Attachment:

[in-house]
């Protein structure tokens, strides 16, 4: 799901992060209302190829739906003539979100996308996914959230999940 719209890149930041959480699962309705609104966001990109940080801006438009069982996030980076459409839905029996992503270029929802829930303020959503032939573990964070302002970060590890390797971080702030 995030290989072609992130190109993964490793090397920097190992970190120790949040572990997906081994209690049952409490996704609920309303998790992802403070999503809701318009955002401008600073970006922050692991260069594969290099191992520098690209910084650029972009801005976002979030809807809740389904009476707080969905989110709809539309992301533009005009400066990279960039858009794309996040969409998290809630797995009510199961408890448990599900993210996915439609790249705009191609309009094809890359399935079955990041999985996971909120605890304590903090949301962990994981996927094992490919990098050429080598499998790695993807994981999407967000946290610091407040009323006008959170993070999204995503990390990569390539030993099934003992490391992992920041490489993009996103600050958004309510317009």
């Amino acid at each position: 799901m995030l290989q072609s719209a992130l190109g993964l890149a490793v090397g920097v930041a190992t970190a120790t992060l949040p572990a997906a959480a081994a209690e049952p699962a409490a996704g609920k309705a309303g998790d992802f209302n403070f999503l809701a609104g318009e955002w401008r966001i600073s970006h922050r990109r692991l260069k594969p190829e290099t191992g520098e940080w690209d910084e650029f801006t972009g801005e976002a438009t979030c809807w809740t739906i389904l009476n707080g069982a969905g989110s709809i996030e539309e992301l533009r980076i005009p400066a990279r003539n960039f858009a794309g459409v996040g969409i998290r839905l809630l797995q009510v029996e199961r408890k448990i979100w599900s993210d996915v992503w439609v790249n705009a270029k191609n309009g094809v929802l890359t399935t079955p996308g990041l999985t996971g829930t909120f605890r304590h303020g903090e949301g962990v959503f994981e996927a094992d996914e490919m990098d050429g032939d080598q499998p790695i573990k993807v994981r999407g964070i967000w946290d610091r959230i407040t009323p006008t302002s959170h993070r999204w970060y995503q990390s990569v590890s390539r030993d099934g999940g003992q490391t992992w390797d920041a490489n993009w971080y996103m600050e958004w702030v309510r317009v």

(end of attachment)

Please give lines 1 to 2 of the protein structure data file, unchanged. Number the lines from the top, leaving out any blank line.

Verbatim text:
[in-house]
């Protein structure tokens, strides 16, 4: 799901992060209302190829739906003539979100996308996914959230999940 719209890149930041959480699962309705609104966001990109940080801006438009069982996030980076459409839905029996992503270029929802829930303020959503032939573990964070302002970060590890390797971080702030 995030290989072609992130190109993964490793090397920097190992970190120790949040572990997906081994209690049952409490996704609920309303998790992802403070999503809701318009955002401008600073970006922050692991260069594969290099191992520098690209910084650029972009801005976002979030809807809740389904009476707080969905989110709809539309992301533009005009400066990279960039858009794309996040969409998290809630797995009510199961408890448990599900993210996915439609790249705009191609309009094809890359399935079955990041999985996971909120605890304590903090949301962990994981996927094992490919990098050429080598499998790695993807994981999407967000946290610091407040009323006008959170993070999204995503990390990569390539030993099934003992490391992992920041490489993009996103600050958004309510317009």